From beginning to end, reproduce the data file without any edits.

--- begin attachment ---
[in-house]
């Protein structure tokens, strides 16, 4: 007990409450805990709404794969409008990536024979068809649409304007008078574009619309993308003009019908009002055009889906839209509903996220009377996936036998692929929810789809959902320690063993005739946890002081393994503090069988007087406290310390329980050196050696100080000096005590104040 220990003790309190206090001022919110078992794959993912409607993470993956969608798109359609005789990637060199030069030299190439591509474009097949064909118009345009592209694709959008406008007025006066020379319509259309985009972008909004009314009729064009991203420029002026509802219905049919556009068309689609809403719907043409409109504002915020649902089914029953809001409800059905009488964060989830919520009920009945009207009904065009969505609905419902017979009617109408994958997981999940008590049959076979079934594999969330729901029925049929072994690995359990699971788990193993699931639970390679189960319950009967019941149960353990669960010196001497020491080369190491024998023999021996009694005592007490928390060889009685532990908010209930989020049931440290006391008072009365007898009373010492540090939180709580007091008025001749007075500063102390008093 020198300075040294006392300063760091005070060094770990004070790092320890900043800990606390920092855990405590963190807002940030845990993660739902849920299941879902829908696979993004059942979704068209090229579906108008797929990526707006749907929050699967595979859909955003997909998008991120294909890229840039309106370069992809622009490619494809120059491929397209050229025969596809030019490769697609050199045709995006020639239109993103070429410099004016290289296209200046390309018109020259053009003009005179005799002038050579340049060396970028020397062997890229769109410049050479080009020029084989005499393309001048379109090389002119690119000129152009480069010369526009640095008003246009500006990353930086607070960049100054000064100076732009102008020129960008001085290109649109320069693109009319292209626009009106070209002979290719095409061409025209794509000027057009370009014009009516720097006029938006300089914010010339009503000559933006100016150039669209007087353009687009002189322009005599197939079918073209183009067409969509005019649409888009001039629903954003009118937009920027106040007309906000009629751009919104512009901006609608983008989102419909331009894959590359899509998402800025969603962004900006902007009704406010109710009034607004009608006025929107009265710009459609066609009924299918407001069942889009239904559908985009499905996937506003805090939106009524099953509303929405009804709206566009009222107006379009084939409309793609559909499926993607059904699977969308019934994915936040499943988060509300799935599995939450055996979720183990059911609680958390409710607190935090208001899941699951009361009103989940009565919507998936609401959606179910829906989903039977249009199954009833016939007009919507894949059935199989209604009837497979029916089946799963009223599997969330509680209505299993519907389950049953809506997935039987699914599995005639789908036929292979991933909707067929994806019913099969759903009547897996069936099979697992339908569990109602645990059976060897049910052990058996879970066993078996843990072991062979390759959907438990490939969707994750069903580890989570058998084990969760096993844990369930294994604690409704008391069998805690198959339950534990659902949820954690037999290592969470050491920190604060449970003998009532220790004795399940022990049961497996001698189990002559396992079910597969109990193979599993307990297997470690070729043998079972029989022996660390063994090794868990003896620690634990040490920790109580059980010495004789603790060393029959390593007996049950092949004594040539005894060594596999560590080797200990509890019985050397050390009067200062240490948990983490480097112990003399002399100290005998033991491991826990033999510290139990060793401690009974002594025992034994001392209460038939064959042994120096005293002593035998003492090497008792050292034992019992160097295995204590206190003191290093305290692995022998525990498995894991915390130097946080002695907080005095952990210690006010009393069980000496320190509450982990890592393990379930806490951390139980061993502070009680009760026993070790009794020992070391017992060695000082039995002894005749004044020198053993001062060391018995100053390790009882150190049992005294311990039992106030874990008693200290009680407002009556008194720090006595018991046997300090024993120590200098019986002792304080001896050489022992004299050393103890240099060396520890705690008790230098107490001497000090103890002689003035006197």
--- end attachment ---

[in-house]
């Protein structure tokens, strides 16, 4: 007990409450805990709404794969409008990536024979068809649409304007008078574009619309993308003009019908009002055009889906839209509903996220009377996936036998692929929810789809959902320690063993005739946890002081393994503090069988007087406290310390329980050196050696100080000096005590104040 220990003790309190206090001022919110078992794959993912409607993470993956969608798109359609005789990637060199030069030299190439591509474009097949064909118009345009592209694709959008406008007025006066020379319509259309985009972008909004009314009729064009991203420029002026509802219905049919556009068309689609809403719907043409409109504002915020649902089914029953809001409800059905009488964060989830919520009920009945009207009904065009969505609905419902017979009617109408994958997981999940008590049959076979079934594999969330729901029925049929072994690995359990699971788990193993699931639970390679189960319950009967019941149960353990669960010196001497020491080369190491024998023999021996009694005592007490928390060889009685532990908010209930989020049931440290006391008072009365007898009373010492540090939180709580007091008025001749007075500063102390008093 020198300075040294006392300063760091005070060094770990004070790092320890900043800990606390920092855990405590963190807002940030845990993660739902849920299941879902829908696979993004059942979704068209090229579906108008797929990526707006749907929050699967595979859909955003997909998008991120294909890229840039309106370069992809622009490619494809120059491929397209050229025969596809030019490769697609050199045709995006020639239109993103070429410099004016290289296209200046390309018109020259053009003009005179005799002038050579340049060396970028020397062997890229769109410049050479080009020029084989005499393309001048379109090389002119690119000129152009480069010369526009640095008003246009500006990353930086607070960049100054000064100076732009102008020129960008001085290109649109320069693109009319292209626009009106070209002979290719095409061409025209794509000027057009370009014009009516720097006029938006300089914010010339009503000559933006100016150039669209007087353009687009002189322009005599197939079918073209183009067409969509005019649409888009001039629903954003009118937009920027106040007309906000009629751009919104512009901006609608983008989102419909331009894959590359899509998402800025969603962004900006902007009704406010109710009034607004009608006025929107009265710009459609066609009924299918407001069942889009239904559908985009499905996937506003805090939106009524099953509303929405009804709206566009009222107006379009084939409309793609559909499926993607059904699977969308019934994915936040499943988060509300799935599995939450055996979720183990059911609680958390409710607190935090208001899941699951009361009103989940009565919507998936609401959606179910829906989903039977249009199954009833016939007009919507894949059935199989209604009837497979029916089946799963009223599997969330509680209505299993519907389950049953809506997935039987699914599995005639789908036929292979991933909707067929994806019913099969759903009547897996069936099979697992339908569990109602645990059976060897049910052990058996879970066993078996843990072991062979390759959907438990490939969707994750069903580890989570058998084990969760096993844990369930294994604690409704008391069998805690198959339950534990659902949820954690037999290592969470050491920190604060449970003998009532220790004795399940022990049961497996001698189990002559396992079910597969109990193979599993307990297997470690070729043998079972029989022996660390063994090794868990003896620690634990040490920790109580059980010495004789603790060393029959390593007996049950092949004594040539005894060594596999560590080797200990509890019985050397050390009067200062240490948990983490480097112990003399002399100290005998033991491991826990033999510290139990060793401690009974002594025992034994001392209460038939064959042994120096005293002593035998003492090497008792050292034992019992160097295995204590206190003191290093305290692995022998525990498995894991915390130097946080002695907080005095952990210690006010009393069980000496320190509450982990890592393990379930806490951390139980061993502070009680009760026993070790009794020992070391017992060695000082039995002894005749004044020198053993001062060391018995100053390790009882150190049992005294311990039992106030874990008693200290009680407002009556008194720090006595018991046997300090024993120590200098019986002792304080001896050489022992004299050393103890240099060396520890705690008790230098107490001497000090103890002689003035006197």